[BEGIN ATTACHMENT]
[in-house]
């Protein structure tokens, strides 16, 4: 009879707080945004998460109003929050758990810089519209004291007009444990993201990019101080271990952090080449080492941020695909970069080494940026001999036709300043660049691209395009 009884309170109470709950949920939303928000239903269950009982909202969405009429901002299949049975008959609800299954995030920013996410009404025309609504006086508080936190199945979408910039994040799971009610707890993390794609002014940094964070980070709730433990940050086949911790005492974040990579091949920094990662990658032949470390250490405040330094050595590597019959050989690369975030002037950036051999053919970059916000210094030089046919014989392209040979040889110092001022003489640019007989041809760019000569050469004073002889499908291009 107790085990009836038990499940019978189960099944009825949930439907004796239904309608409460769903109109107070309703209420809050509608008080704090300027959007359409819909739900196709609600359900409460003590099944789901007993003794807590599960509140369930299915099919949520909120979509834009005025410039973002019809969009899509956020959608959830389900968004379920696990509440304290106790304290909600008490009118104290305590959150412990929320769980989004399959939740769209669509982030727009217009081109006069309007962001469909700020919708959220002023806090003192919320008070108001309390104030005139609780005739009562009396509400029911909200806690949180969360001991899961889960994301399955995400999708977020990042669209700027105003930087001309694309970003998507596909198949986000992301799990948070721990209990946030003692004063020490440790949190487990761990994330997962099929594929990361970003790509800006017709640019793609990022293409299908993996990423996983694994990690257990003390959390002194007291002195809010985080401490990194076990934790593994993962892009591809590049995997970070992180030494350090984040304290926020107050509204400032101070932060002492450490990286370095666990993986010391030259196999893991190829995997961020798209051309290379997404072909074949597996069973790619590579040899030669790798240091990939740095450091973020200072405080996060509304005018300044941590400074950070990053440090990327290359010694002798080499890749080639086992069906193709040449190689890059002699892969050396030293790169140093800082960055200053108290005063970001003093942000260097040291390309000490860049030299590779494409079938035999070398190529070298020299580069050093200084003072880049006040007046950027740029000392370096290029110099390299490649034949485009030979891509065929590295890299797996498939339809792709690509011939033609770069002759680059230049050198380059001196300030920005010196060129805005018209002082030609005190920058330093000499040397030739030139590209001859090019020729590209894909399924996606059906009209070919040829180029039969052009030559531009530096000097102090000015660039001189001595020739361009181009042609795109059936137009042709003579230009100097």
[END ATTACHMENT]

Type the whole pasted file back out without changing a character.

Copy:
[in-house]
């Protein structure tokens, strides 16, 4: 009879707080945004998460109003929050758990810089519209004291007009444990993201990019101080271990952090080449080492941020695909970069080494940026001999036709300043660049691209395009 009884309170109470709950949920939303928000239903269950009982909202969405009429901002299949049975008959609800299954995030920013996410009404025309609504006086508080936190199945979408910039994040799971009610707890993390794609002014940094964070980070709730433990940050086949911790005492974040990579091949920094990662990658032949470390250490405040330094050595590597019959050989690369975030002037950036051999053919970059916000210094030089046919014989392209040979040889110092001022003489640019007989041809760019000569050469004073002889499908291009 107790085990009836038990499940019978189960099944009825949930439907004796239904309608409460769903109109107070309703209420809050509608008080704090300027959007359409819909739900196709609600359900409460003590099944789901007993003794807590599960509140369930299915099919949520909120979509834009005025410039973002019809969009899509956020959608959830389900968004379920696990509440304290106790304290909600008490009118104290305590959150412990929320769980989004399959939740769209669509982030727009217009081109006069309007962001469909700020919708959220002023806090003192919320008070108001309390104030005139609780005739009562009396509400029911909200806690949180969360001991899961889960994301399955995400999708977020990042669209700027105003930087001309694309970003998507596909198949986000992301799990948070721990209990946030003692004063020490440790949190487990761990994330997962099929594929990361970003790509800006017709640019793609990022293409299908993996990423996983694994990690257990003390959390002194007291002195809010985080401490990194076990934790593994993962892009591809590049995997970070992180030494350090984040304290926020107050509204400032101070932060002492450490990286370095666990993986010391030259196999893991190829995997961020798209051309290379997404072909074949597996069973790619590579040899030669790798240091990939740095450091973020200072405080996060509304005018300044941590400074950070990053440090990327290359010694002798080499890749080639086992069906193709040449190689890059002699892969050396030293790169140093800082960055200053108290005063970001003093942000260097040291390309000490860049030299590779494409079938035999070398190529070298020299580069050093200084003072880049006040007046950027740029000392370096290029110099390299490649034949485009030979891509065929590295890299797996498939339809792709690509011939033609770069002759680059230049050198380059001196300030920005010196060129805005018209002082030609005190920058330093000499040397030739030139590209001859090019020729590209894909399924996606059906009209070919040829180029039969052009030559531009530096000097102090000015660039001189001595020739361009181009042609795109059936137009042709003579230009100097």